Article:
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When is an egg not an egg?
Eggs all look basically the same.  Everyone knows an egg when they see one.  Right?  Here’s a case where you “shouldn’t judge a book by its cover”.  What’s inside the egg shell depends not only on what the hens eat, but also on how the hen lives.  Mother Earth News conducted a test on eggs from 14 separate flocks of free range hens.  Free range means the hens had access to pasture or were in movable pens which had access to pasture.  Six eggs from each flock were tested by an accredited lab and the results compared to the USDA’s nutrient data for eggs.  The results were dramatic!
Compared to regular supermarket eggs, free range eggs had;
• 1/3 less cholesterol
• 1/4 less saturated fat
• 2/3 more vitamin A
• 2 times more omega-3 fatty acids
• 3 times more vitamin E
• 7 times more beta carotene

Read more:
Why are the free range eggs so much more nutritious?
Free range hens eat a very different diet from caged, factory raised hens.  Free range hens eat insects, worms, green plants, and seeds in addition to grain.  Factory raised hens are fed the cheapest grain meal available which is laced with additives.  It’s simple really.  What the hen eats ends up in the egg.
Caveat emptor – “Let the buyer beware”
Finding free-range eggs to buy is not that simple.  You simply can’t believe what you read.  The USDA allows egg producers to label eggs as “free range” if the hens have access to the outdoors.  All the producer has to do is leave a door open to qualify, even if the hen never goes outdoors! And the outdoors can be a concrete pad.   I’m afraid even the organic label is not a guarantee of free-range eggs.  USDA organic is the weakest organic certification on the market and hardly a challenge for manufacturers to circumvent.  The best source for true free-range eggs is your local farmer or hobbyist.   You should buy your eggs where you can see the hens and talk with the farmer.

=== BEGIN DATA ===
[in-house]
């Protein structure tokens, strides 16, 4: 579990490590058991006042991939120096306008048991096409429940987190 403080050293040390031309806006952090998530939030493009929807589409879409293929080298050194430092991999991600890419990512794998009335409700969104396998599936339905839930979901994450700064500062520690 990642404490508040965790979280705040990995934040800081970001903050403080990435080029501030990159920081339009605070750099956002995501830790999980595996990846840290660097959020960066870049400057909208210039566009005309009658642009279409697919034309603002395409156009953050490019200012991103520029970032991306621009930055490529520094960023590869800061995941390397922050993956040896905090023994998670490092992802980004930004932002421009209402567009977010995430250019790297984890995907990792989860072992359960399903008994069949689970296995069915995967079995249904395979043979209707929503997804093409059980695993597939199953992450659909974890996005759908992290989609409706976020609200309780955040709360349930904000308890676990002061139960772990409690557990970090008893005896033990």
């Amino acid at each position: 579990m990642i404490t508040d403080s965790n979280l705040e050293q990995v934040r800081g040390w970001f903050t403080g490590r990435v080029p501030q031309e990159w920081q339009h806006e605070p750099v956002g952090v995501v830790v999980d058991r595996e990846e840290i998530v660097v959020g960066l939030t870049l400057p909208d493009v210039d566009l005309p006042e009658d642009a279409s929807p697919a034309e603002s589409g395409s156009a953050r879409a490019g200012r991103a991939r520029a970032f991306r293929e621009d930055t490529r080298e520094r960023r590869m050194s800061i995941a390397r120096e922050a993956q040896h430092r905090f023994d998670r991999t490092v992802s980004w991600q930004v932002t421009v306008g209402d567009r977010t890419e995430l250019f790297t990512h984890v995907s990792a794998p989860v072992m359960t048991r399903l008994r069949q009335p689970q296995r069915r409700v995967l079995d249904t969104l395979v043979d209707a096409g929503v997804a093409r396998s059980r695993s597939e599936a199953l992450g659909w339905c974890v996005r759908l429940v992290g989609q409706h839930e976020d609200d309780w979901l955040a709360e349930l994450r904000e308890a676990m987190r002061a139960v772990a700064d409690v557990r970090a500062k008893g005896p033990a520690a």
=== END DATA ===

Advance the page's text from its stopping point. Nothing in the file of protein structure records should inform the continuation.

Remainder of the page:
You’re in for a treat!
Be forewarned; once you taste the real thing you’ll never go back.  The taste difference is striking.  Free-range eggs have a very dark yolk, which is often orange in color, and they taste so good!  Regular eggs will taste completely bland after you’re used to free-range eggs, sort of like eating cardboard.  Leave a comment and let us know your experiences with real eggs.This post is part of Fight Back Friday.

Photo 1 – Ceasar, S. (Photographer). (2009).Blue lace red wyandotte hen. [Web Photo]. Retrieved from


Written by Peter Wright
Peter Wright, NTP, CGP

Peter Wright, NTP, CGP

I’m on a mission to help you prevent and reverse chronic illness by utilizing nutrition to restore your body’s natural balance.

Contact me directly for a free 30 minute consultation.
Peter Wright, NTP, CGP

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